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death penalty was in place. That takes the convention too far, and judges who have turned article 3 into such a provision have done us all a grave disservice.

The person in the Dog and Duck in my constituency—although there is no pub of that name there—and people considering the issue in detail recognise that there is a problem. It is absurd that this country cannot deal with people who are a threat to national security by sending them back to their home country or onwards for trial to countries such as India or the United States of America. However, in response to that genuine problem, the Home Secretary has come up with a strange and dangerous solution—to intern or confine people without trial for an indefinite period, which must undermine many precious and long-regarded freedoms. He is making a very serious mistake.

My hon. Friend the Member for West Dorset referred to the precedent that such a provision would create, and he was absolutely right. We have now all come to terms with, and have begun to take for granted, policemen walking around airports or Whitehall with machine guns. How did we reach that point in just a few months? Although I am in favour of the police protecting us, such draconian measures represent a slippery slope. If we introduce draconian measures on internment, who knows where we will end up in five or 10 years' time? I ask the Home Secretary to reconsider that provision. We face the real risk of reprisals, so is it right for this country to take on board that extra danger simply because he has chosen the wrong solution to an undoubted problem?

We have offered the Home Secretary another solution. The solution is smart and there is no reason why it cannot work. It involves stepping outside the convention for a millisecond and introducing the restrictions and derogations that we need to make sure that article 3 does not apply in these circumstances. If the Under-Secretary of State for the Home Department, the hon. Member for Stretford and Urmston (Beverley Hughes), believes, after legal advice, that our solution cannot be introduced, will she explain why? I believe that it can and should be implemented.

My final concern relates to part 5. I want to live in a country where people are free to follow their religious convictions and are not discriminated against because of the colour of their skin, their religious faith or their genuinely held convictions. However, I also want to live in a country where there is genuine freedom of speech. Therefore, I say to the Government and to the Home Secretary that they really need to reconsider part 5. It will almost certainly fall foul of the historic law of unintended consequences. If it becomes law, horrendous unintended consequences are likely to make religious relationships worse. I ask them to think again.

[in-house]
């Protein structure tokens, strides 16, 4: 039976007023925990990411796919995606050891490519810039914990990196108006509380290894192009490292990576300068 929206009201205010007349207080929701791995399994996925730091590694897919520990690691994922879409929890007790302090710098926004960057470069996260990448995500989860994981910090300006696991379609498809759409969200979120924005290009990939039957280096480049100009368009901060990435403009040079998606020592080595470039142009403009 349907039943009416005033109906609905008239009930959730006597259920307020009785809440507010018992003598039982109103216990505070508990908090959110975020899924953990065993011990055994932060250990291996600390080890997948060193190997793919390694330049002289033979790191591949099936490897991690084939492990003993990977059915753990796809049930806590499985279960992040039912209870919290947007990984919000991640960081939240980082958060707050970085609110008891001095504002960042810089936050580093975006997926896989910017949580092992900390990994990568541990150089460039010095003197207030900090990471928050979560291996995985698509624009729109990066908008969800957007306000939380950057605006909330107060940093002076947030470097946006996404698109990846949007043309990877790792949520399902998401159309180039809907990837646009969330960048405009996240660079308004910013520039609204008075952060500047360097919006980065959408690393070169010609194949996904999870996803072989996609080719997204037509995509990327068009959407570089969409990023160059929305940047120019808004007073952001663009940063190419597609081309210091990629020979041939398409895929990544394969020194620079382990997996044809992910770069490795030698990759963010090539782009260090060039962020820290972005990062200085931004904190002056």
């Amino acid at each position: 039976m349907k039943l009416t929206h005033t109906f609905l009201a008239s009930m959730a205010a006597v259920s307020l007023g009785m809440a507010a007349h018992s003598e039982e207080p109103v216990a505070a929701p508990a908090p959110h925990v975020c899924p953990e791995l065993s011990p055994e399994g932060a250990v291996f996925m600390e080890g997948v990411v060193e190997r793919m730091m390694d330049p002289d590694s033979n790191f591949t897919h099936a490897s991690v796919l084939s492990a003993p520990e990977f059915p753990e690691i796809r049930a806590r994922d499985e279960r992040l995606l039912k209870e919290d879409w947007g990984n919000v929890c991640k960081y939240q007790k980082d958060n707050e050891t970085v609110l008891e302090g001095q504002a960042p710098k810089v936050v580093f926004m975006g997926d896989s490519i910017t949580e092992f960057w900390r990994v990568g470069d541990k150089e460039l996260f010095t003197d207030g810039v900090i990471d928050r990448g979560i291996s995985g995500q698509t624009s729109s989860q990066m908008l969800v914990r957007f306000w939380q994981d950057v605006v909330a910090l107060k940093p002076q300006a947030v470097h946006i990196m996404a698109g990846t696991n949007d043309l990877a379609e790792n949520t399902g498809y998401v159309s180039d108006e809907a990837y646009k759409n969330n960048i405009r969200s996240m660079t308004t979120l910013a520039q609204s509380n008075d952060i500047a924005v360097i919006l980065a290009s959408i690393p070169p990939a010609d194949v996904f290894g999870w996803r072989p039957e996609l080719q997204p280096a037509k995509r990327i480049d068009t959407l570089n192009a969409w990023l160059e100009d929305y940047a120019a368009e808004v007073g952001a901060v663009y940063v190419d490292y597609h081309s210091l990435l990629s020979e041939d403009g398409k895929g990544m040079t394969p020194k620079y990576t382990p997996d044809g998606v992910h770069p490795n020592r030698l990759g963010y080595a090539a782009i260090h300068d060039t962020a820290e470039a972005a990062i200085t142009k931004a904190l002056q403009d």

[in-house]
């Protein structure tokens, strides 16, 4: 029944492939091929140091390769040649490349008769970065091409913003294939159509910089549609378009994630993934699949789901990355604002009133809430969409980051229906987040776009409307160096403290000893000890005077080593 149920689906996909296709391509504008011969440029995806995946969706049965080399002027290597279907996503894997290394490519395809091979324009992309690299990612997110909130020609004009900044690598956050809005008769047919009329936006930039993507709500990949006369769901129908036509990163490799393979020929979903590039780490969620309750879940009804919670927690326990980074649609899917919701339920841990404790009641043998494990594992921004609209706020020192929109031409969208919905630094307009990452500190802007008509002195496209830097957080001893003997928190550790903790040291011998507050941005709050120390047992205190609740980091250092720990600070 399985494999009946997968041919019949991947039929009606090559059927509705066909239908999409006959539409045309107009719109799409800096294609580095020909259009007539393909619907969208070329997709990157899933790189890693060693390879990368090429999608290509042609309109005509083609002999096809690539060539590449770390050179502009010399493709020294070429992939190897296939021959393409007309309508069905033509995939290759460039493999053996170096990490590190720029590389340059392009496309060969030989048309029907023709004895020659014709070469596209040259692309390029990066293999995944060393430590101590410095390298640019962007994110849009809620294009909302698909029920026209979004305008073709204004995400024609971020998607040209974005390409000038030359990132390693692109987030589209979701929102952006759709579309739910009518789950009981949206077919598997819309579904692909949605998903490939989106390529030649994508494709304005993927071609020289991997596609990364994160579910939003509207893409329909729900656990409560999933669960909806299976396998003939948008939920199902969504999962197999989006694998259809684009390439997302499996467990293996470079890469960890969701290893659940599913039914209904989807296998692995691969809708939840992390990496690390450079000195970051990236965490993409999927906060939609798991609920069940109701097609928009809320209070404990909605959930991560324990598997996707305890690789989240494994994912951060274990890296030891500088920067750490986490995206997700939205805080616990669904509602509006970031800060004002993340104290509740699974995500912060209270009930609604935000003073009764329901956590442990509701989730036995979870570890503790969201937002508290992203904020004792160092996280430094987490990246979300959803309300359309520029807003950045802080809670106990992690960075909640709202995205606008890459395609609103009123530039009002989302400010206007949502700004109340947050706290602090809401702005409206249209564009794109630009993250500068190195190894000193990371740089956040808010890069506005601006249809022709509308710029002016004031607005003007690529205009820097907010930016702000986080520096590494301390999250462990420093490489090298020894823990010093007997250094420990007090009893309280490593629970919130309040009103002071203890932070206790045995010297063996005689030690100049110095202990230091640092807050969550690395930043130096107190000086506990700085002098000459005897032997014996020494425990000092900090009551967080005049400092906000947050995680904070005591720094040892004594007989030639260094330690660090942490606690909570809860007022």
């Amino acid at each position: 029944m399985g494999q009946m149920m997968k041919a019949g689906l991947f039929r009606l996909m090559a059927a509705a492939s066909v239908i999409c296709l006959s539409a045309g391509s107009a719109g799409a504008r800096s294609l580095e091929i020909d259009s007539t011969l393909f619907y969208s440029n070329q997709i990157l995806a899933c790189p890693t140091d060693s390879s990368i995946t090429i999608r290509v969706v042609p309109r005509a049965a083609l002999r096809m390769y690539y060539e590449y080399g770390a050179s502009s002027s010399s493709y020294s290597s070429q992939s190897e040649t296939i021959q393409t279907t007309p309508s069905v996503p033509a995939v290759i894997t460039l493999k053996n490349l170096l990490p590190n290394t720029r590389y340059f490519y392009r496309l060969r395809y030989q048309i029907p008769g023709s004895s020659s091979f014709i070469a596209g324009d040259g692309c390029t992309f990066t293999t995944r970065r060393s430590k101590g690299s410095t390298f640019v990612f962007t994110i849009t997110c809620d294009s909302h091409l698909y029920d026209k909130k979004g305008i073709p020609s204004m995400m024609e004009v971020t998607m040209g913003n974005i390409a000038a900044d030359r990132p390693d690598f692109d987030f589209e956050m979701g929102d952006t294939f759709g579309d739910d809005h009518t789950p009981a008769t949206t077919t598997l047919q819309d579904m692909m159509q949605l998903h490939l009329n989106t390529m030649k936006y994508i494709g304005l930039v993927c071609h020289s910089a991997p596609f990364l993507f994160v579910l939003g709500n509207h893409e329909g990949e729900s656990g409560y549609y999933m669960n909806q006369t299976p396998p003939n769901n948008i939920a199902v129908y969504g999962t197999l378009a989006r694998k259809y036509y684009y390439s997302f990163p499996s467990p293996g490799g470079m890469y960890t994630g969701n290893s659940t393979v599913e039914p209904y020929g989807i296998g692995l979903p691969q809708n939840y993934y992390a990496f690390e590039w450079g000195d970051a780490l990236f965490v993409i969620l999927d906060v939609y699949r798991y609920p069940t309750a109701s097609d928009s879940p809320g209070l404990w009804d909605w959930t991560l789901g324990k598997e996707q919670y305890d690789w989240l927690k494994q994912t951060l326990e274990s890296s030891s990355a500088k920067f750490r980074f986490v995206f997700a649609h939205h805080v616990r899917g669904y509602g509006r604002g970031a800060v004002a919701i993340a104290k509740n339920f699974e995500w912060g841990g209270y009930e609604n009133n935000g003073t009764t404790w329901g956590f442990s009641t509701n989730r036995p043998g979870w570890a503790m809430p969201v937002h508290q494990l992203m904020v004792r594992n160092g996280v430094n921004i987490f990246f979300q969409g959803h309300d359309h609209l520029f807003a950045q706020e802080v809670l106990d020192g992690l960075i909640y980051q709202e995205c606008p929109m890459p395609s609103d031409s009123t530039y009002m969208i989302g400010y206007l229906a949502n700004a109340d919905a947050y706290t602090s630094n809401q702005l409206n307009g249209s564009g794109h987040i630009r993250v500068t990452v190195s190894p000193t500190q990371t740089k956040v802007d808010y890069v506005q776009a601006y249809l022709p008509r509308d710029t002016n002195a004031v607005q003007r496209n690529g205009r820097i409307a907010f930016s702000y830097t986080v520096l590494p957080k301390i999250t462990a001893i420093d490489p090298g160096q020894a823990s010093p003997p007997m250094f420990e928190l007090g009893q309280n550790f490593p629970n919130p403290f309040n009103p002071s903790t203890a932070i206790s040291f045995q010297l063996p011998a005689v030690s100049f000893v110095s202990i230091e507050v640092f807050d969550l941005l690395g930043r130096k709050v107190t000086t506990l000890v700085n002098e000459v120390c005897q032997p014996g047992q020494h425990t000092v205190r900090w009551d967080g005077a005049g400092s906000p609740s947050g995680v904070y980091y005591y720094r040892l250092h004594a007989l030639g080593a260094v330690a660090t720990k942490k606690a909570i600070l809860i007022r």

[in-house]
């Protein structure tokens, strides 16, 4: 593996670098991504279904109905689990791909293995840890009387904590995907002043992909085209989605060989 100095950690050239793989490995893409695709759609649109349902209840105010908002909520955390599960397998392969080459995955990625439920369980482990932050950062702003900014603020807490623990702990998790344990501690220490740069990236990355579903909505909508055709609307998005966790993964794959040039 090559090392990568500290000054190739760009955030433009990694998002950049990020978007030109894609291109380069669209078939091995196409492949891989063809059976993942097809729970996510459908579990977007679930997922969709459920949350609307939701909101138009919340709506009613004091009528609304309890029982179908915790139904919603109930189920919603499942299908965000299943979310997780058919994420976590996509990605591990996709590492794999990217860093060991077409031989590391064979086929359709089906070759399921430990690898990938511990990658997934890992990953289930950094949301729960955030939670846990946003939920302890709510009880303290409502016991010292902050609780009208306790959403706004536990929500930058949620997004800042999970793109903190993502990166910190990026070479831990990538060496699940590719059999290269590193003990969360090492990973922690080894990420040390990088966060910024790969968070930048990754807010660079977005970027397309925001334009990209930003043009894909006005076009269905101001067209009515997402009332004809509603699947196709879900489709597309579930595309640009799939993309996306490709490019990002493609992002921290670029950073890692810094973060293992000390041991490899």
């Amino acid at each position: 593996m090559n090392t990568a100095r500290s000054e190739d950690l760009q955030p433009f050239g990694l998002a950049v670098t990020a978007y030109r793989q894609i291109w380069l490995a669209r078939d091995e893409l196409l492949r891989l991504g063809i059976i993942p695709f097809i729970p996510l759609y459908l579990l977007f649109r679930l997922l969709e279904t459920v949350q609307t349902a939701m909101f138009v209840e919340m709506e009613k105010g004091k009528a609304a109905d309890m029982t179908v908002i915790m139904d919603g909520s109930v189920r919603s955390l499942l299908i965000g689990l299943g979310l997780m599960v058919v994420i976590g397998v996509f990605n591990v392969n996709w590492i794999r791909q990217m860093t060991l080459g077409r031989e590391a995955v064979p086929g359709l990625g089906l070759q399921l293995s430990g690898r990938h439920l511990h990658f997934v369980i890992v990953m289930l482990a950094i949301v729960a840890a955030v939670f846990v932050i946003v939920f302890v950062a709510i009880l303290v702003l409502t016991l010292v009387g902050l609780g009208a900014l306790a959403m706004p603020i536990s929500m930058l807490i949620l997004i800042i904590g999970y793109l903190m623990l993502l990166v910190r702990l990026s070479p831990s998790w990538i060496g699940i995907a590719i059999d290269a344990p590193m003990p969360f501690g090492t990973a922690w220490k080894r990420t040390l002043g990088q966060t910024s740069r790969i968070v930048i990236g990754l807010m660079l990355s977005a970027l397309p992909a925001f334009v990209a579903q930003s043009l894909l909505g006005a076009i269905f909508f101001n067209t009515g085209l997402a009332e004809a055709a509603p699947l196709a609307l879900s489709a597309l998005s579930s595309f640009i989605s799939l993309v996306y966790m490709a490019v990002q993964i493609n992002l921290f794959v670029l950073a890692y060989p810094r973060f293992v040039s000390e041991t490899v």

Will the Government take the provisions in part 5 out of the Bill and put them in a White Paper so that we can have a proper period of consultation with senior religious leaders? We all want to get on together and to create a society in which people are not discriminated against and in which everyone is treated equally.

Let us think of some of the difficulties involved with seriously and sincerely held religious faiths. Some people might argue, "There is no God but Allah, and anyone who believes differently is an infidel." Others might argue that,

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"Jesus Christ is the unique gateway to salvation and anyone who does not believe that will not go to heaven." Yet others might say, "The Jews are God's chosen race and nobody else is." However, if the provisions becomes law, we shall have a cocktail for conflict and derision. We want to ensure that no one is discriminated against because of their religious belief, but let us put the provisions into a White Paper so that the Government can consult. If, after the consultation, it becomes clear that legislation is necessary, let us introduce more balanced, insightful and sensible measures.

At the moment, the Bill is flawed. We shall of course support it, because it is important that we send a clear signal to terrorists that we shall close every loophole and take every measure to bear down on them. There are, however, at least two provisions that even reasonably minded people such as me could not support at this stage. The Government have their work cut out to persuade us that they have thought it through, seen the consequences of parts 4 and 5 and decided that, as there are no alternatives, this will make serious and sensible law. At the moment, I have to say that at the very least the jury is out.